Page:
The city is the host of Nordic Cool 2013, a month-long international festival celebrating the culture of Scandinavia, taking place at the Kennedy Center from February 19 to March 17, 2013.

Featuring theater, dance, music, visual arts, literature, design, cuisine and film, the festival aims to highlight the diverse cultures of Denmark, Finland, Iceland, Norway and Sweden as well as the territories of Greenland, the Faroe Islands and Áland Islands. That’s a lot of Scandinavia in one month.

There is a wide selection of free events that are open to the public, including exhibits on Nordic design and plenty of musical performances. In fact, a total of more than 750 artists, musicians, dancers and writers, will descend upon the capital for the festival, all in an attempt to answer the question, “What is Nordic?”

There’s no simple answer to that, but at least you know it will be high on the cool factor.

[Photo Credit: Nordic Cool 2013]

Exploring A Snowy Traditional Village In Estonia

After so many years living in Spain, it was nice to visit Estonia and experience a real winter again. That numbness on the tip of your nose while the rest of your body is bundled up and warm, the way sounds get muffled by the snow, the intricate designs the icy branches etch into the sky – winter is a good season when you don’t have to experience it for too long.

The best way to experience winter is to get out into the countryside. Day trips from the capital Tallinn can be tricky, however, as the bus system isn’t the greatest. One quick way to experience country life and get a bit of history is to spend a few euros on a taxi and go to the Estonian Open Air Museum just outside of town.

This remarkable place is the Colonial Williamsburg of the Baltics. Historic buildings have been collected here from all regions of Estonia to recreate several traditional villages. Costumed employees practice traditional crafts as visitors wander around the forested paths between the villages.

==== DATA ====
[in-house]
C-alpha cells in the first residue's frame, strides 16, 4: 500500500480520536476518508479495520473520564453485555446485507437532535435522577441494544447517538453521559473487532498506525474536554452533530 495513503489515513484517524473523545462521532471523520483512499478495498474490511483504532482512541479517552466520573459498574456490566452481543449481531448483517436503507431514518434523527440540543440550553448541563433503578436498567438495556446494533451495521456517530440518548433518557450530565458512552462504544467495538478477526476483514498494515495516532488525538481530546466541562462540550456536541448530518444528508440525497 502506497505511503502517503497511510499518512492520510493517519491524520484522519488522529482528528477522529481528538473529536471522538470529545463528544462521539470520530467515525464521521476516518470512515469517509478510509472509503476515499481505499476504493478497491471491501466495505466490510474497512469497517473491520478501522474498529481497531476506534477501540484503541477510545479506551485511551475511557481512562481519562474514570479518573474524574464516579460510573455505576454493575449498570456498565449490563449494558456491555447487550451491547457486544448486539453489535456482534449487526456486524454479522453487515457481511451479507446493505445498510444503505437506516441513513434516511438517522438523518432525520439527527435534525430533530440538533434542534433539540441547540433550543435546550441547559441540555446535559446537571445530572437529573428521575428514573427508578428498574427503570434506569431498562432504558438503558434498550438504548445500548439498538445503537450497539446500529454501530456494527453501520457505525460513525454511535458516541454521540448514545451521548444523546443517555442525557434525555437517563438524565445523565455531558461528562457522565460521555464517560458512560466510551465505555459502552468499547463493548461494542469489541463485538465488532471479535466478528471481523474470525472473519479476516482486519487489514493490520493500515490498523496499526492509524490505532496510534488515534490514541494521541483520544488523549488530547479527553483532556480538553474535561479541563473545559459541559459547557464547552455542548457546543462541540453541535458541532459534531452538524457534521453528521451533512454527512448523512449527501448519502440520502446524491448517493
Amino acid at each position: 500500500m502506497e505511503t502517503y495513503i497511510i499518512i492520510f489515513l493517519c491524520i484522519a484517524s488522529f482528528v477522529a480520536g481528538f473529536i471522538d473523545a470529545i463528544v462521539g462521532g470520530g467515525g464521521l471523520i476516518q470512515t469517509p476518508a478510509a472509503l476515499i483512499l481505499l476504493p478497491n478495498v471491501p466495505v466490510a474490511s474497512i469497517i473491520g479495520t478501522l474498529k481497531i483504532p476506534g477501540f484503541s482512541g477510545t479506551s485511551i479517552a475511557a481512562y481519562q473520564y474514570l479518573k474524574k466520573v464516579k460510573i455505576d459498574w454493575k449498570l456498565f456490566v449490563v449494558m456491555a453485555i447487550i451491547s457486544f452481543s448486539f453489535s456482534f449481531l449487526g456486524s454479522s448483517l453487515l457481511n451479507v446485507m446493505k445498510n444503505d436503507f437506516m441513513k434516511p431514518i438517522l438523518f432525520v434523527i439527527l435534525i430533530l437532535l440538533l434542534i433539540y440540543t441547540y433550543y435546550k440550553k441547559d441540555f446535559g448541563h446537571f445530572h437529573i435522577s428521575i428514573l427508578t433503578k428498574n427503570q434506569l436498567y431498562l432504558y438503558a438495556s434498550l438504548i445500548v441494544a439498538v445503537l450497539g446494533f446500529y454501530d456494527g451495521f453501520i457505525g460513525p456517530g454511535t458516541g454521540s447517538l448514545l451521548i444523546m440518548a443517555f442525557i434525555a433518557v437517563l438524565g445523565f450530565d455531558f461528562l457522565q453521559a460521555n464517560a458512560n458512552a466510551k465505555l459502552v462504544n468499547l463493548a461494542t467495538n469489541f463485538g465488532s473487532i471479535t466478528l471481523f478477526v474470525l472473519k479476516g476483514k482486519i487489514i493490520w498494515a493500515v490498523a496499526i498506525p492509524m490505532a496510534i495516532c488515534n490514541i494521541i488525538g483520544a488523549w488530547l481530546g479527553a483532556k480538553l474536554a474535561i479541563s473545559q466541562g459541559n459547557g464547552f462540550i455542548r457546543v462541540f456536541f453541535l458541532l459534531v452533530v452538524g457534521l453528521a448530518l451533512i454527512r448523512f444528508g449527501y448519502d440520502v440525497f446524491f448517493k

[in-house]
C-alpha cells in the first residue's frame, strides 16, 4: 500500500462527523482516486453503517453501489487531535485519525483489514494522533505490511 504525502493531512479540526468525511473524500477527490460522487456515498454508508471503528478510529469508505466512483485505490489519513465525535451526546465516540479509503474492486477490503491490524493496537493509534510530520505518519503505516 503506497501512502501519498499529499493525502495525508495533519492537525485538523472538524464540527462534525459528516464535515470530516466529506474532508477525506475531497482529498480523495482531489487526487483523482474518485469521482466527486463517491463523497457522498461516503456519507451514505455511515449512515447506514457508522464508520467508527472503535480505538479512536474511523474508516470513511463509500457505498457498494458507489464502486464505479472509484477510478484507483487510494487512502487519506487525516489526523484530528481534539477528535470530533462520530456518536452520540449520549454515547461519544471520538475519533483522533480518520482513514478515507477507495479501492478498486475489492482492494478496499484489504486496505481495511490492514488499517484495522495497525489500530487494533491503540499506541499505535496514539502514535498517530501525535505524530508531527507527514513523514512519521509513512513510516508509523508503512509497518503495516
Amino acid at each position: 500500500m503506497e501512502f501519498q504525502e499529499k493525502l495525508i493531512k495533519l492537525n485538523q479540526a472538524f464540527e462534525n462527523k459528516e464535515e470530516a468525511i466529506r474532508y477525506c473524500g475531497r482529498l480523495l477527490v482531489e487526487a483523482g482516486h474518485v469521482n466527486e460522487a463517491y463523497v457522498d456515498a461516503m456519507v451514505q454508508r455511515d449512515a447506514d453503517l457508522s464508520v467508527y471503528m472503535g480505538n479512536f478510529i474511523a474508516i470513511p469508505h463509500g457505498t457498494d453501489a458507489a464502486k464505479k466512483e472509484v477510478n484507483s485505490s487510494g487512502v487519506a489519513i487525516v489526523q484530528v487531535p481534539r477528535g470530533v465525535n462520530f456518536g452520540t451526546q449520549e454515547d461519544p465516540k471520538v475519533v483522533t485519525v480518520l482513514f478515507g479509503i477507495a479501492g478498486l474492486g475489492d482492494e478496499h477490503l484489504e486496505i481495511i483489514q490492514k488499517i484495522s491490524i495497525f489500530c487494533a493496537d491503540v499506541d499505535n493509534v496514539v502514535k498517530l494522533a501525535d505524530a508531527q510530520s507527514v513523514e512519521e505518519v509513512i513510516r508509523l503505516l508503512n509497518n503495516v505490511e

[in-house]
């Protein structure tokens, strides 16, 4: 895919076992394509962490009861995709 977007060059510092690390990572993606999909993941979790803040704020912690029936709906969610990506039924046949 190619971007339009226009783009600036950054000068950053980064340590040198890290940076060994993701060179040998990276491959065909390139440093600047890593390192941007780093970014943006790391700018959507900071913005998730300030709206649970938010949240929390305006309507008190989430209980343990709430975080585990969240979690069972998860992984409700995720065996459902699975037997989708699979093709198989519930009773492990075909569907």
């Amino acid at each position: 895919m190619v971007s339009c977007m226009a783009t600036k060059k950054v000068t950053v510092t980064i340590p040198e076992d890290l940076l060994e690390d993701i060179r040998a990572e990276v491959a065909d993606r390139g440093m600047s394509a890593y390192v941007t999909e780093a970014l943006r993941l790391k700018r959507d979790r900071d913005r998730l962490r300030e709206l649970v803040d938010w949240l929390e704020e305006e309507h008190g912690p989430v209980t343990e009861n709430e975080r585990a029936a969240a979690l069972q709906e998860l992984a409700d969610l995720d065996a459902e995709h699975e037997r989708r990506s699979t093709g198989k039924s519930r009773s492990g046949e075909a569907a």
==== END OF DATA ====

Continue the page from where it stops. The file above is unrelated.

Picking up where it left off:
I went on Shrove Tuesday, which is a special event in Estonian culture. The village tavern was serving up pig trotters with the warning not to wipe the grease off your chin if you wanted to ensure a prosperous and lucky new year. After a messy lunch that’s going to make me rich and fortunate in 2013, I headed out into the country lanes. Being the middle of a weekday, it was quiet. Visitors were spread out over the museum’s several acres and for the most part all was silent except for the crunch of my boots in the snow. Every now and then I’d hear the jingle of sleigh bells and see a happy family scoot by, driven by one of the museum employees.

%Gallery-179095%It’s a big day for kids, who go sledding on this date. For some reason sledding ensures that flax will grow tall in the new year. The child who sleds the farthest guarantees that his or her household will have the best flax crop. A gaggle of squealing Estonian kids hurtling down the slope next to one of the windmills were having too much fun to care whether the flax grew tall or not. Nearby was a merry-go-round set atop a frozen pond, spinning extra quickly on the ice.

Estonian kids have turned the making of snowmen into a fine art. Kadriorg Park, back in town, had an entire population of snowmen, snow women, snow dragons, and a snow bear climbing a tree to get a snow squirrel. Scattered around the 18th- and 19th-century buildings of the Open Air Museum I saw snowmen hanging out enjoying the holiday. It made me wonder how old the tradition of making snowmen is and why it started.

The homes, barns and churches collected here are now rarities. During Soviet times the emphasis was on collectivization and most old rural buildings were allowed to decay. So it’s a rare treat to see their distinct, homey style and watch kids play at the same games their ancestors did when these old buildings were new.

Read the rest of my series: “Exploring Estonia: The Northern Baltics In Wintertime.”

Coming up next: The Secret Tunnels Under Tallinn!

[All photos by Sean McLachlan]

Photo Of The Day: Sunset After Nemo

Last week, Winter Storm Nemo battered the Eastern seaboard of the United States with torrential snow and sleet, not to mention a bitter cold freeze that lasts to this day.

In the calm after the storm, Flickr user Peter Rood captured this image of a stunning sunset over Boston, one of the cities hit worst by the storm. Where Mother Nature wreaks havoc, she can also bring extraordinary beauty.

Do you have any winter photos from your neck of the woods? Upload your shots to the Gadling Flickr Pool or tag your Instagram photo @GadlingTravel and your image could be selected as our Photo of the Day.[Photo Credit: Flickr user Peter Rood]